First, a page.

Lou Berney’s third book, The Long And Far Away Gone, proved him to be a major talent. He took two poignant mystery stories, tied them through theme, and deftly examined his characters through use of the detective story. With his latest, November Road, Berney uses the gangster thriller, tying two souls together through an American tragedy.
The story unravels the week after the JFK assassination. Frank Guidry, a Cajun fixer for New Orleans crime boss Carlos Marcello, realizes the murder is tied to the car he was asked to drop off at Dealy Plaza. Knowing he is a loose end Marcello has to cut, he hits the road to Vegas where Carlos’ rivals may help him.
Along the way, he meets Charlotte Roy, whose car has broken down. Charlotte took her two daughter and the dog and left her alcoholic husband. She yearns to make a life where she is more than a housewife. Guidry offers to drive all of them to California, since they will provide great cover. The situations both are escaping and the time on the road leads to an intense relationship, while a mob hitter, Barone, closes in.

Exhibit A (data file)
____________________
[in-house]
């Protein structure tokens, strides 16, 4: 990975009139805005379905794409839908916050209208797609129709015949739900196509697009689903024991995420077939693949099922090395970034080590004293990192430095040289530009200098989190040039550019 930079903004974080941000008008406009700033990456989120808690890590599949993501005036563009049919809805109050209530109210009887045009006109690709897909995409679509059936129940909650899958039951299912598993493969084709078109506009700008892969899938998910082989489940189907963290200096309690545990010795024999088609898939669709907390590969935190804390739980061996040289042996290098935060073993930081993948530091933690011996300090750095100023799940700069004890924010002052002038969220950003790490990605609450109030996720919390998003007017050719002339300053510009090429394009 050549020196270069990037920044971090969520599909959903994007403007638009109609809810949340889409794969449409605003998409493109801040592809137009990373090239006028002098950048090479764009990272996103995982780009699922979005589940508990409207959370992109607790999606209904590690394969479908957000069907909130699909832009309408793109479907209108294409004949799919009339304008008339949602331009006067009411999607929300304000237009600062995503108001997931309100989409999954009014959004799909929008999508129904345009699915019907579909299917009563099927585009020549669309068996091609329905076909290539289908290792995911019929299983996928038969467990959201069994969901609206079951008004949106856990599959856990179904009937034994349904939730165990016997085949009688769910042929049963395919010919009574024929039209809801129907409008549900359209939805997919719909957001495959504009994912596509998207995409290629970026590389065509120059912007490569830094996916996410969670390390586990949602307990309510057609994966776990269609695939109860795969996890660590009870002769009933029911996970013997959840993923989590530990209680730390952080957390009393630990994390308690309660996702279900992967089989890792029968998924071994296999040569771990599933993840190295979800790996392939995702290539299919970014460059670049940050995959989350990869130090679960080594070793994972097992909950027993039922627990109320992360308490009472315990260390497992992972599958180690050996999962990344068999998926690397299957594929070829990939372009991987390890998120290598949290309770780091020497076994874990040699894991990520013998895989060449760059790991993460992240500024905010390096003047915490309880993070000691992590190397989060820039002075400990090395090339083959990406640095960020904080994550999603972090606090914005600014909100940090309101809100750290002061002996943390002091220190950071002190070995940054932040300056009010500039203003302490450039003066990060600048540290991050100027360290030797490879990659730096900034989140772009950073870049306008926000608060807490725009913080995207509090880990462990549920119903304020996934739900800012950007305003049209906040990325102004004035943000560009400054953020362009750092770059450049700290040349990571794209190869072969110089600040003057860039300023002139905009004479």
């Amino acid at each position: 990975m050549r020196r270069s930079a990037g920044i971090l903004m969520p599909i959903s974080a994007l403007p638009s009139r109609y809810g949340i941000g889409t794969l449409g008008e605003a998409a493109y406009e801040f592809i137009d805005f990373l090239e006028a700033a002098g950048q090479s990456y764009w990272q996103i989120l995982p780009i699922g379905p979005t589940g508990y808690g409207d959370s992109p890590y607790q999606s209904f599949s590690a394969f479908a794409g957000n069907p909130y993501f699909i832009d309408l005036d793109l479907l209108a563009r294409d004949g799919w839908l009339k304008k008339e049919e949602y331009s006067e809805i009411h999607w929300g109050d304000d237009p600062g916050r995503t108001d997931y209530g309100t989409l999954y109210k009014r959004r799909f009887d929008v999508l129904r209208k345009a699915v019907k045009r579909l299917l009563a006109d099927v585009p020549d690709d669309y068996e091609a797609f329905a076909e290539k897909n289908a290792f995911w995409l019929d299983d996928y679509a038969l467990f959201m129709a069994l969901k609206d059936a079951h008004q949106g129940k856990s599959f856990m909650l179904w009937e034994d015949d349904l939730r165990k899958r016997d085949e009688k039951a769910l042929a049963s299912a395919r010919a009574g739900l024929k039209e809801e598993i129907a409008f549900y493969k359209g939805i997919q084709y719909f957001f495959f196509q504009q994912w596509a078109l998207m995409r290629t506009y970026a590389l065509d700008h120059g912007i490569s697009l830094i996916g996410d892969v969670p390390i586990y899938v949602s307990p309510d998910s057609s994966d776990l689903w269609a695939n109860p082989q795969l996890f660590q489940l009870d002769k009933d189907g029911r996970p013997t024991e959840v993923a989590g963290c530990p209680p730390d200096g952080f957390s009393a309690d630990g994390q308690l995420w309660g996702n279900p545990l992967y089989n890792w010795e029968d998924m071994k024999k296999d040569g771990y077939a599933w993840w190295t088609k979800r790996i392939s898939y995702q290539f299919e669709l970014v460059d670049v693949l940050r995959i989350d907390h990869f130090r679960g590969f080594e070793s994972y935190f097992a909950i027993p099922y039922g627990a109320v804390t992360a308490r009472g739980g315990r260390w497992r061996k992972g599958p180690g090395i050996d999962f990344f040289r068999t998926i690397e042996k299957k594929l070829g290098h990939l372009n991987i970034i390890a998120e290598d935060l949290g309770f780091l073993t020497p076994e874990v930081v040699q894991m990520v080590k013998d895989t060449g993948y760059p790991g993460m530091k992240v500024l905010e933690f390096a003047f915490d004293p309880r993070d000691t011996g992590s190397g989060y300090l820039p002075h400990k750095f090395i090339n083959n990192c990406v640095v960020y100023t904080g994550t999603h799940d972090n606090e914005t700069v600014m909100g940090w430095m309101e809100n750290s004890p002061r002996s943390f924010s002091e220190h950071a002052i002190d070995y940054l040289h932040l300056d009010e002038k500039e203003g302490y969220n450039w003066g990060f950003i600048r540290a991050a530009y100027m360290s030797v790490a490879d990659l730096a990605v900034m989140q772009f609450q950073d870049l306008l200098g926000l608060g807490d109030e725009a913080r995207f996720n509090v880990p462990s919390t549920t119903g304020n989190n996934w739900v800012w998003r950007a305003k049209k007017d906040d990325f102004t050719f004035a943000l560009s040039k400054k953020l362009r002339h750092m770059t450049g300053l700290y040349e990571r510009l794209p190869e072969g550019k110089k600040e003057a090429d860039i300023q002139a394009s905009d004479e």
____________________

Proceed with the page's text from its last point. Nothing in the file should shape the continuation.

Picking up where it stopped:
Berney plays the plot, period, and each character like jazz instruments in a melancholy ballad. We spend several chapters with both Guidry and Charlotte so we understand who they are and where they are coming from. Both want the exact opposite of what the other wants, yet embody that desire of the other. The relationship is both believable and bittersweet. The fact that it takes place during a national tragedy lends to the emotions. it also reinforces the story’s theme of fate. Berney looks at how each character faces fate and asks if it can be shaped. He then has Barone turns up in chapters like a steady beat of death growing faster faster. Berney even creates him with care, presenting something more than just a cold professional killer.
November Road is a thriller that taps into honest emotions that enhance the crime thriller it presents. By tying his characters into the JFK assassination, Berney examines loss, evolution, and human connection. In a way it becomes a reverse Casablanca, saying the lives of two people do at least mean a hill of beans. However, there is still an understanding of needed sacrifice.